Recently, regional elections took place in the Kingdom of Spain. Elections for the Madrid region took place on May 4, 2021. As expected, the centre-right People’s Party won. This region is one of the strongholds of the People’s Party.
Isabel Ayuso was re-elected president of the region after her party won a whopping 1,620,000 votes or almost 45 per cent of the ballots. In second place was Mas Madrid – a leftist and feminist party that broke from the communist Podemos in 2019, with 17 per cent.
Unexpectedly, the PSOE (Socialist Workers’ Party), which governs the national Spanish parliament, came in third. This party was believed to be guaranteed second place. Apparently, the leftists in Madrid gave more confidence to Mas Madrid than to the PSOE. The Socialists won 16.8 per cent, over 11 per cent lower than the previous Madrid elections.
Vox (voice), a right-wing party and the biggest critic of communism in Spain, won a steady 9 per cent – slightly more than in the last elections. Following them were Podemos (We Can), famously a communist group, who spit on the church and everything conservative. The last to finish were Ciudadanos (Citizens) who, due to miscalculations in their policies, lost the 26 seats from the previous elections and did not win a single MP.
These elections were not normal. About two months ago, Ciudadanos turned their backs on the People’s Party in the Murcia region. The People’s Party and the “Citizens” were allies, but the unexpected betrayal cost Ciudadanos dearly. Following the coalition with left-wingers from the Socialist Workers’ Party in the Murcia region, the Madrid region’s president, Ayuso, decided to end the coalition with Ciudadanos. She then called for early elections. This time she was successful, following the two unsuccessful attempts in 2020.
What is the outcome of these elections? The People’s Party has consolidated power with its 65 seats. The number 69 constitutes an absolute majority, which means that they lack only four seats. Although Vox acted separately, after the election they promised to to support the People’s Party in all their anti-leftist policies. Podemos began to disintegrate in the previous election where Inigo Erejon parted from them and formed his own party (leftist), Mas Pais. Following the defeat in this election, the president of Podemos, Pablo Iglesias, who was also the second deputy prime minister of Spain, resigned and announced a devastating withdrawal from politics. That means a collapse for his party, where its electorate will slowly move over into Mas Pais.
Ciudadanos, with its zero seats won, paid the penalty for betraying their coalition partners. Their support was largely based on centre-right voters who were dissatisfied with the People’s Party. After the coalition with the Socialist Workers’ Party, those same voters returned to the People’s Party.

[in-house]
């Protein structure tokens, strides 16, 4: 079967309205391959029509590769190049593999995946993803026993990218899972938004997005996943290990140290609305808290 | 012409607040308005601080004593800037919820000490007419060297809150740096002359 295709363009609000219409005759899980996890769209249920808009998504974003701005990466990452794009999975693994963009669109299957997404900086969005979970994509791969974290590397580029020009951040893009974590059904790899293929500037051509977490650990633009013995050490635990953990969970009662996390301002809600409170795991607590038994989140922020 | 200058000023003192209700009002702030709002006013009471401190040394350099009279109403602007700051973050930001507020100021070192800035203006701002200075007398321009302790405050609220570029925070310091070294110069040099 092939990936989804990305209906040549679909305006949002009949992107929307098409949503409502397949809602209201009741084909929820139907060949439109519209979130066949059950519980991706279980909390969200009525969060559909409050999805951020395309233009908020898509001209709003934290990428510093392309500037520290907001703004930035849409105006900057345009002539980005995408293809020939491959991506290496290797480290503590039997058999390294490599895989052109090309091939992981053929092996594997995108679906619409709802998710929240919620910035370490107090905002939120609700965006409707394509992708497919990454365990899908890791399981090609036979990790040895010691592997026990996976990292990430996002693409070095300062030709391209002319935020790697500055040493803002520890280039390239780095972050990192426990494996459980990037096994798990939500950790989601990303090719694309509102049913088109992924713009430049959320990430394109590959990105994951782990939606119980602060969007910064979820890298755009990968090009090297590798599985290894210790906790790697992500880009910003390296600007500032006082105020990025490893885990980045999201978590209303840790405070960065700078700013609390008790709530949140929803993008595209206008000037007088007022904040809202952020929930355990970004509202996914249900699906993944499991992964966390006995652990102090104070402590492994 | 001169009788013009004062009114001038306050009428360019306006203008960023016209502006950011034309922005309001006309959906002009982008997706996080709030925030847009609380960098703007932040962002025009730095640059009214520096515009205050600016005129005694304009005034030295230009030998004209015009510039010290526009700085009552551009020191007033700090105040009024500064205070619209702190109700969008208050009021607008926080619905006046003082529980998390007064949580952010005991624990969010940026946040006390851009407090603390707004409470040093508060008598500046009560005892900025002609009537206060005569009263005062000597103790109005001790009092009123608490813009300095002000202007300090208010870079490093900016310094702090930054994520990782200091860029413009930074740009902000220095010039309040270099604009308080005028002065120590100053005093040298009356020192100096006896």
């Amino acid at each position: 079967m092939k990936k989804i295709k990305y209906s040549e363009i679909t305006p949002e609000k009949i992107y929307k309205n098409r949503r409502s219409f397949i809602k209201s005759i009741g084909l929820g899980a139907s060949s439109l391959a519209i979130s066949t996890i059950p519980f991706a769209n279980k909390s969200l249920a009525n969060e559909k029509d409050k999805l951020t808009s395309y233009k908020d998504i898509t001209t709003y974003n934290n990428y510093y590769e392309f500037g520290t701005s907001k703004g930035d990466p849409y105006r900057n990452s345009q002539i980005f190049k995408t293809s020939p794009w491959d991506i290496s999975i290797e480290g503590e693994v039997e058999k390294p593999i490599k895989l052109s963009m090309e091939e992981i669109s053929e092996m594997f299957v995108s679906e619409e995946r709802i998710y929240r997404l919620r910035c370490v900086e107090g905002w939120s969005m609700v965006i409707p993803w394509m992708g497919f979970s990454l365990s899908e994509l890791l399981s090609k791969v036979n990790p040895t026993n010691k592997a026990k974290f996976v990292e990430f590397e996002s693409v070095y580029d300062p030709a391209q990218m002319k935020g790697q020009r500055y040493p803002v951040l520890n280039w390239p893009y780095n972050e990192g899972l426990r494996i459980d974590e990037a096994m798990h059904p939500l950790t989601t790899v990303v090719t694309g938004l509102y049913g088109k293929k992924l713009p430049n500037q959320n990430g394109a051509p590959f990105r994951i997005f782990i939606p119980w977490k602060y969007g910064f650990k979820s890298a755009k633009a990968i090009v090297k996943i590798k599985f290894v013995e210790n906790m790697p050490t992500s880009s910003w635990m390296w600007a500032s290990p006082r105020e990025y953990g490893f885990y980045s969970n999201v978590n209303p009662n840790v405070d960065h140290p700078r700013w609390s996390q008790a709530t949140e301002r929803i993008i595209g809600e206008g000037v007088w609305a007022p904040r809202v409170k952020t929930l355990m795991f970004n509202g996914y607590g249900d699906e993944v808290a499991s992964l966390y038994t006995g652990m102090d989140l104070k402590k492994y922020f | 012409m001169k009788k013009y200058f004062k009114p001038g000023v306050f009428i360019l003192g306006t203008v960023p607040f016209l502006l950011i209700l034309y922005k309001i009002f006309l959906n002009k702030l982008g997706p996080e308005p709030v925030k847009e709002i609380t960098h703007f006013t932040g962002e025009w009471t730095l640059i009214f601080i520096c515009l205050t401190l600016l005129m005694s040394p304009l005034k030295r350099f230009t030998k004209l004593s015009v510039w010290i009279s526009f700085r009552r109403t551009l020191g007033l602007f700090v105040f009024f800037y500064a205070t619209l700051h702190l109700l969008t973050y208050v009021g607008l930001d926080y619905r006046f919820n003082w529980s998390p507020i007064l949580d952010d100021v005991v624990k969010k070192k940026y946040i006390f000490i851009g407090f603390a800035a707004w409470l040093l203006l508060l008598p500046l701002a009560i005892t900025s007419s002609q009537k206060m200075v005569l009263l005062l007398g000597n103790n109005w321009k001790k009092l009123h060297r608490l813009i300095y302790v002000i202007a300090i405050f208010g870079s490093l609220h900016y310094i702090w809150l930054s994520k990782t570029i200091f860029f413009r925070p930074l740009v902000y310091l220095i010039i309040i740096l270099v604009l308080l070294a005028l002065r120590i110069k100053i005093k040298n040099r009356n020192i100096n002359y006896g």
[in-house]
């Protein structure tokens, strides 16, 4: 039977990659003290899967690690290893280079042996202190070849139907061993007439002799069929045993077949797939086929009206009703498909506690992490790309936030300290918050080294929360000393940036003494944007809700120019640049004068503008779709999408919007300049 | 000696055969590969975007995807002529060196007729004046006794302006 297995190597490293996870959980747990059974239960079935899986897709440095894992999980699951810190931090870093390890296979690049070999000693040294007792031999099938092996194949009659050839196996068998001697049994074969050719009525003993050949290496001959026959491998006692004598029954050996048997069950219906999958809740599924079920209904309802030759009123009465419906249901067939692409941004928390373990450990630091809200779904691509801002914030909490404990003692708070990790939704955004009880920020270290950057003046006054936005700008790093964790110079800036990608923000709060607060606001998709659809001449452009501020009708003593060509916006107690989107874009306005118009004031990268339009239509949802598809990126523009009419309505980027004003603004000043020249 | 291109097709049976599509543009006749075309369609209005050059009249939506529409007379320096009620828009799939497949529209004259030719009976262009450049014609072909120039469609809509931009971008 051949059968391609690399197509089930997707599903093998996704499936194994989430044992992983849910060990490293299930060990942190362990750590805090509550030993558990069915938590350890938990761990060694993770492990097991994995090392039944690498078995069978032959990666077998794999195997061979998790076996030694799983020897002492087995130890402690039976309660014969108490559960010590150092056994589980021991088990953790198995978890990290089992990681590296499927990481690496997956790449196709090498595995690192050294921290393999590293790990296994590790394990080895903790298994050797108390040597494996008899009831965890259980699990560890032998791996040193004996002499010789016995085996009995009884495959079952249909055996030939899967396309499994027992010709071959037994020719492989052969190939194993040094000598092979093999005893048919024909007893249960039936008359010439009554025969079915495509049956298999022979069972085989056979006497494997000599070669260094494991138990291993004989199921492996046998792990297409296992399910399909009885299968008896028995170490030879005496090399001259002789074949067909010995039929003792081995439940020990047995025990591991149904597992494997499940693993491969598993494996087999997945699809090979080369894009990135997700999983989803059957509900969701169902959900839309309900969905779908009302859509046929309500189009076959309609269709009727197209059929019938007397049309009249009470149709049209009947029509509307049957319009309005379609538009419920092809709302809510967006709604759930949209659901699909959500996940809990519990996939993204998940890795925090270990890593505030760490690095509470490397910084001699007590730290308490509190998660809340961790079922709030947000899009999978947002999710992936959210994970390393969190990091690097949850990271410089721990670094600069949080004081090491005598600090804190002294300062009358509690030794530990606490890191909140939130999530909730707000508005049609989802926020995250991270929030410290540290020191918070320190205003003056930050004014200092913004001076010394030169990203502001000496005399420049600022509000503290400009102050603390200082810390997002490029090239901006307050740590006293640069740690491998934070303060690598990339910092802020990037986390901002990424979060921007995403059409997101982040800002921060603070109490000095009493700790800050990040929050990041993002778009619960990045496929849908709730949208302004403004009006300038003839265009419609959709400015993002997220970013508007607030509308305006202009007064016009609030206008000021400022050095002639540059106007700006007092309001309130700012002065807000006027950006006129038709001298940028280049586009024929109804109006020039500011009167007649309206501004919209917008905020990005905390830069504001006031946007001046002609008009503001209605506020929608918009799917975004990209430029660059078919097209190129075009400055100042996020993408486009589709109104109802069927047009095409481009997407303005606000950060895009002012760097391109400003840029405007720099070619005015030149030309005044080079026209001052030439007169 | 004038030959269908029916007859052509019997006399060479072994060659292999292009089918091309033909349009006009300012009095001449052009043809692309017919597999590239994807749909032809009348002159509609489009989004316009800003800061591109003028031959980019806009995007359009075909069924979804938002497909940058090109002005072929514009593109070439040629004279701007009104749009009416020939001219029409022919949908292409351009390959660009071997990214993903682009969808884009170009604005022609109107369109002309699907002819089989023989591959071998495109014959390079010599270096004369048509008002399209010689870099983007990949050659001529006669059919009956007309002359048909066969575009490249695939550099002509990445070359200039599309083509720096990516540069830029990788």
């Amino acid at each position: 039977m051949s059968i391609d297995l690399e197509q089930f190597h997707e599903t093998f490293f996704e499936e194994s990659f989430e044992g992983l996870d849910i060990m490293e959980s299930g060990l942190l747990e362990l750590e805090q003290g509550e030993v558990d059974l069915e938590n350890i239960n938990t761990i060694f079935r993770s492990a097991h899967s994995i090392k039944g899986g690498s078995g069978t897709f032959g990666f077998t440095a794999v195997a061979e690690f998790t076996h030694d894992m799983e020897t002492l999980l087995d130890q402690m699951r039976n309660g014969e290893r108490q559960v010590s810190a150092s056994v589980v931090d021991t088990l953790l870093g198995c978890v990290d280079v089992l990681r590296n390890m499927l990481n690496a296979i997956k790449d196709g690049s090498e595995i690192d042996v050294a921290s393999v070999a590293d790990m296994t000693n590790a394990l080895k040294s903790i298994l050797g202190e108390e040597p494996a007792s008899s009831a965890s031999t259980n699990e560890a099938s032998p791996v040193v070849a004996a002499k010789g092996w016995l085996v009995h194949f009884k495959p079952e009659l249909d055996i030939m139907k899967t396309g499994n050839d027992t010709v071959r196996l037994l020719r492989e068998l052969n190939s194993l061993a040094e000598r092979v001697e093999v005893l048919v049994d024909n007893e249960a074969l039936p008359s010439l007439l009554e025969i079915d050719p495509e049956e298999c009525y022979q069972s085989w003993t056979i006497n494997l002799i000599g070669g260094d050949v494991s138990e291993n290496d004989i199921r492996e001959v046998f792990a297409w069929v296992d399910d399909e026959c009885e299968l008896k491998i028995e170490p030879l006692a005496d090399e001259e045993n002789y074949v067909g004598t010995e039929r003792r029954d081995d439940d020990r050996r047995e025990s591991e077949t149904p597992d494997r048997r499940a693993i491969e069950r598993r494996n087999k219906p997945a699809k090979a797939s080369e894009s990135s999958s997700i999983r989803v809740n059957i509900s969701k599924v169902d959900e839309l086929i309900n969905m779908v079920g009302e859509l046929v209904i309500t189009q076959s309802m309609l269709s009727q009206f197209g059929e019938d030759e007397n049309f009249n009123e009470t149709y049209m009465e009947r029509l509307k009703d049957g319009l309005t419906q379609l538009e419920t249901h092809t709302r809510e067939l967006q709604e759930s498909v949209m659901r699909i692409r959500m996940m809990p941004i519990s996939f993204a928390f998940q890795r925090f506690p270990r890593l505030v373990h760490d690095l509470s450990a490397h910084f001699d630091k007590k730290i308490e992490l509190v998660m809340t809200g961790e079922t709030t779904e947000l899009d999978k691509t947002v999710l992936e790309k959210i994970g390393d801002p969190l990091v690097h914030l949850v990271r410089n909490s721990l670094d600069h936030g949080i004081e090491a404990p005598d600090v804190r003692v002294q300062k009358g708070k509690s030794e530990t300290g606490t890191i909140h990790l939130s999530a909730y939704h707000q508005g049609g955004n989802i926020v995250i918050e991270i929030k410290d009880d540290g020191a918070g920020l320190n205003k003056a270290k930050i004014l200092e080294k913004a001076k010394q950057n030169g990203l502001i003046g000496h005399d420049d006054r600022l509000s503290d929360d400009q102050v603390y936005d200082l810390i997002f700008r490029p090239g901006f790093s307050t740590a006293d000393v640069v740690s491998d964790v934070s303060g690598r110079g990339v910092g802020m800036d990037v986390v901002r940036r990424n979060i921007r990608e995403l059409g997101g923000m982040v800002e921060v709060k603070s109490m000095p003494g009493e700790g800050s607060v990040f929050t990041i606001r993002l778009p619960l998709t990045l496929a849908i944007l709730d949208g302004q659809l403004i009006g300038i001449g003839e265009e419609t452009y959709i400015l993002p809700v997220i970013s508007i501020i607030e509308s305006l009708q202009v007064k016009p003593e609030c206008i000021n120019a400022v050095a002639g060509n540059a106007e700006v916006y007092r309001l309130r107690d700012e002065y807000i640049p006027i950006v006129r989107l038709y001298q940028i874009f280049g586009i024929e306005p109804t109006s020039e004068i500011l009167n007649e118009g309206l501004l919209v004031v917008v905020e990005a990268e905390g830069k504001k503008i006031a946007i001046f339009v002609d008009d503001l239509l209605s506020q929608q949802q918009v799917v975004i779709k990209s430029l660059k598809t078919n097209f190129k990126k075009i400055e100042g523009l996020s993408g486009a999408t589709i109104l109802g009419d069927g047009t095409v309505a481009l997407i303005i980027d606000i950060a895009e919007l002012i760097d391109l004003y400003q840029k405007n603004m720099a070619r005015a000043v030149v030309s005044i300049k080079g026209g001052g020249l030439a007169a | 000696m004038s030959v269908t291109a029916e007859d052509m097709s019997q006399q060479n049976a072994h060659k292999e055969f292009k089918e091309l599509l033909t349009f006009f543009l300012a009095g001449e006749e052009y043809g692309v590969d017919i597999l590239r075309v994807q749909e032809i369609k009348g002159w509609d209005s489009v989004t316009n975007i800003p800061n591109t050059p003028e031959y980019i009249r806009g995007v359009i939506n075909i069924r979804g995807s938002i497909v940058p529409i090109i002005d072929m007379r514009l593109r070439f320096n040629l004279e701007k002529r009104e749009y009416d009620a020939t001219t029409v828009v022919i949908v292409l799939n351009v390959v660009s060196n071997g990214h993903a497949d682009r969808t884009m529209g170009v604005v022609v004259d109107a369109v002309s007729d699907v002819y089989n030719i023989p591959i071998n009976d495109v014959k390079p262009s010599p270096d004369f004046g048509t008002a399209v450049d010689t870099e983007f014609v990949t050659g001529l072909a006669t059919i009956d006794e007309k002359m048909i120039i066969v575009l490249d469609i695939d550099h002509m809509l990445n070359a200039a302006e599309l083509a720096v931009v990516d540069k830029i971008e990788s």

In the future, in the Madrid region, we can freely say that conservative policies will surely and firmly rule. The communists and their harmful policies to Spanish society are reduced to having no control over this region.
What we might expect from this victory of the People’s Party is that the PSOE will lose the next national parliamentary elections. PSOE’s ratings have been falling since the Catalan regional elections earlier this year, when a majority in the Catalan parliament was secured by separatist left-wing parties. Following defeat in Madrid, the People’s Party surpassed the PSOE and leads national polls by 2 per cent.
Such a lead could bring early parliamentary elections next year, where we will finally Prime Minister Pedro Sanchez on his knees. Another People’s Party’s option is to form a coalition with VOX, which would also require another Catalan party to win an absolute majority in the Spanish parliament. This coalition, though, is uncertain, as VOX has much more radical views than PP. This coalition will still have to be formed if the People’s Party wants to be dominant.
For Ciudadanos and Podemos their days are numbered, and Mas Pais can be called the new leader of the communists, feminists and all leftists in Spain. The PSOE will in the future become a subordinate party of Mas Pais, who together by flattering the separatist parties across Spain will try to offer some resistance.
This victory of the Right and the soft Right is part of the domino effect that is happening across Europe (especially the south). The numbers are growing day by day and let us hope that in the near future freedom will deal a severe blow to communism across Europe and put an end to its harmful policies towards European society. The question is, communism or freedom, but the future is in your hands.